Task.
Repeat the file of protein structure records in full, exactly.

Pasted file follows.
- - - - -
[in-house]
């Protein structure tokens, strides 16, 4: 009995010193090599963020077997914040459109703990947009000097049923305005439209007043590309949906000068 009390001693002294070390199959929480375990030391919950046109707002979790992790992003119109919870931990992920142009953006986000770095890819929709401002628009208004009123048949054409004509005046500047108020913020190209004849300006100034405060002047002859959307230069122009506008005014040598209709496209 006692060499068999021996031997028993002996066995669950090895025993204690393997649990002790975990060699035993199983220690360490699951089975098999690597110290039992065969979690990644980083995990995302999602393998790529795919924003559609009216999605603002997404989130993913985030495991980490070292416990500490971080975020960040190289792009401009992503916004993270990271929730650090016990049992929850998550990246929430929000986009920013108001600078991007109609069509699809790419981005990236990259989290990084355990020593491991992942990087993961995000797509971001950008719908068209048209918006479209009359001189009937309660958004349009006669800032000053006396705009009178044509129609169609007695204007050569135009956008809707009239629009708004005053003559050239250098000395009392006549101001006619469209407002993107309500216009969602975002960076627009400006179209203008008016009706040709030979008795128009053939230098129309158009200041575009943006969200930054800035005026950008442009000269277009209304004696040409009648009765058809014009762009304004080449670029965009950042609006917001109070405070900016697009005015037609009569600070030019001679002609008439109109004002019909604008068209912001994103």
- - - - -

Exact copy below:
[in-house]
């Protein structure tokens, strides 16, 4: 009995010193090599963020077997914040459109703990947009000097049923305005439209007043590309949906000068 009390001693002294070390199959929480375990030391919950046109707002979790992790992003119109919870931990992920142009953006986000770095890819929709401002628009208004009123048949054409004509005046500047108020913020190209004849300006100034405060002047002859959307230069122009506008005014040598209709496209 006692060499068999021996031997028993002996066995669950090895025993204690393997649990002790975990060699035993199983220690360490699951089975098999690597110290039992065969979690990644980083995990995302999602393998790529795919924003559609009216999605603002997404989130993913985030495991980490070292416990500490971080975020960040190289792009401009992503916004993270990271929730650090016990049992929850998550990246929430929000986009920013108001600078991007109609069509699809790419981005990236990259989290990084355990020593491991992942990087993961995000797509971001950008719908068209048209918006479209009359001189009937309660958004349009006669800032000053006396705009009178044509129609169609007695204007050569135009956008809707009239629009708004005053003559050239250098000395009392006549101001006619469209407002993107309500216009969602975002960076627009400006179209203008008016009706040709030979008795128009053939230098129309158009200041575009943006969200930054800035005026950008442009000269277009209304004696040409009648009765058809014009762009304004080449670029965009950042609006917001109070405070900016697009005015037609009569600070030019001679002609008439109109004002019909604008068209912001994103």